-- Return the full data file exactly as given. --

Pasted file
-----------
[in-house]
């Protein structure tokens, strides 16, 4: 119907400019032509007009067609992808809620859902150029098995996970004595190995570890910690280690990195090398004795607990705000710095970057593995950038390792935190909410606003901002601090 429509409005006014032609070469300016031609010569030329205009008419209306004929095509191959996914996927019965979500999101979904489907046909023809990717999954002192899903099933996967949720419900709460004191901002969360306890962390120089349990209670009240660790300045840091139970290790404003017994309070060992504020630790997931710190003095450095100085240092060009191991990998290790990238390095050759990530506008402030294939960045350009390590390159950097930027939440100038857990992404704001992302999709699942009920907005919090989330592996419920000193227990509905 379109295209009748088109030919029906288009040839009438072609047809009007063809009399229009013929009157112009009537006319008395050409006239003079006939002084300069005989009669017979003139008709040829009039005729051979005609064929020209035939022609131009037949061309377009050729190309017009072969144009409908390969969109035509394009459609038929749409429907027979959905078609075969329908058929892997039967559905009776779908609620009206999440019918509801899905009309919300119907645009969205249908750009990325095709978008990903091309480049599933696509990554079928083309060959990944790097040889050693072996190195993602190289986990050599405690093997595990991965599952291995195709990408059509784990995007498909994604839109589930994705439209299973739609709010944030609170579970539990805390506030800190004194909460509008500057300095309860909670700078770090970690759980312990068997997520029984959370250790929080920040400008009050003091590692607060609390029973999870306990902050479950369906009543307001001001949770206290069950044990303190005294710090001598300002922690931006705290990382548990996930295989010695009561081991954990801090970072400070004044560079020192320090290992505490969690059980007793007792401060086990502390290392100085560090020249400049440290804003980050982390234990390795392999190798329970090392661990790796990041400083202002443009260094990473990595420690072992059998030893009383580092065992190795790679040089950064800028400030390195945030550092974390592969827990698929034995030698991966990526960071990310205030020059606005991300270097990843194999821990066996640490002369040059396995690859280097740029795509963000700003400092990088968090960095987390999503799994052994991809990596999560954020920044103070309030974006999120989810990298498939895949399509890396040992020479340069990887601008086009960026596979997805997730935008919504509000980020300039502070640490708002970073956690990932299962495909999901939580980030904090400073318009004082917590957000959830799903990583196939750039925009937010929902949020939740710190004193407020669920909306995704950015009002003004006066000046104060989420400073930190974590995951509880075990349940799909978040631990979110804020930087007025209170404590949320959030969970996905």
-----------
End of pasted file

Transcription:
[in-house]
């Protein structure tokens, strides 16, 4: 119907400019032509007009067609992808809620859902150029098995996970004595190995570890910690280690990195090398004795607990705000710095970057593995950038390792935190909410606003901002601090 429509409005006014032609070469300016031609010569030329205009008419209306004929095509191959996914996927019965979500999101979904489907046909023809990717999954002192899903099933996967949720419900709460004191901002969360306890962390120089349990209670009240660790300045840091139970290790404003017994309070060992504020630790997931710190003095450095100085240092060009191991990998290790990238390095050759990530506008402030294939960045350009390590390159950097930027939440100038857990992404704001992302999709699942009920907005919090989330592996419920000193227990509905 379109295209009748088109030919029906288009040839009438072609047809009007063809009399229009013929009157112009009537006319008395050409006239003079006939002084300069005989009669017979003139008709040829009039005729051979005609064929020209035939022609131009037949061309377009050729190309017009072969144009409908390969969109035509394009459609038929749409429907027979959905078609075969329908058929892997039967559905009776779908609620009206999440019918509801899905009309919300119907645009969205249908750009990325095709978008990903091309480049599933696509990554079928083309060959990944790097040889050693072996190195993602190289986990050599405690093997595990991965599952291995195709990408059509784990995007498909994604839109589930994705439209299973739609709010944030609170579970539990805390506030800190004194909460509008500057300095309860909670700078770090970690759980312990068997997520029984959370250790929080920040400008009050003091590692607060609390029973999870306990902050479950369906009543307001001001949770206290069950044990303190005294710090001598300002922690931006705290990382548990996930295989010695009561081991954990801090970072400070004044560079020192320090290992505490969690059980007793007792401060086990502390290392100085560090020249400049440290804003980050982390234990390795392999190798329970090392661990790796990041400083202002443009260094990473990595420690072992059998030893009383580092065992190795790679040089950064800028400030390195945030550092974390592969827990698929034995030698991966990526960071990310205030020059606005991300270097990843194999821990066996640490002369040059396995690859280097740029795509963000700003400092990088968090960095987390999503799994052994991809990596999560954020920044103070309030974006999120989810990298498939895949399509890396040992020479340069990887601008086009960026596979997805997730935008919504509000980020300039502070640490708002970073956690990932299962495909999901939580980030904090400073318009004082917590957000959830799903990583196939750039925009937010929902949020939740710190004193407020669920909306995704950015009002003004006066000046104060989420400073930190974590995951509880075990349940799909978040631990979110804020930087007025209170404590949320959030969970996905």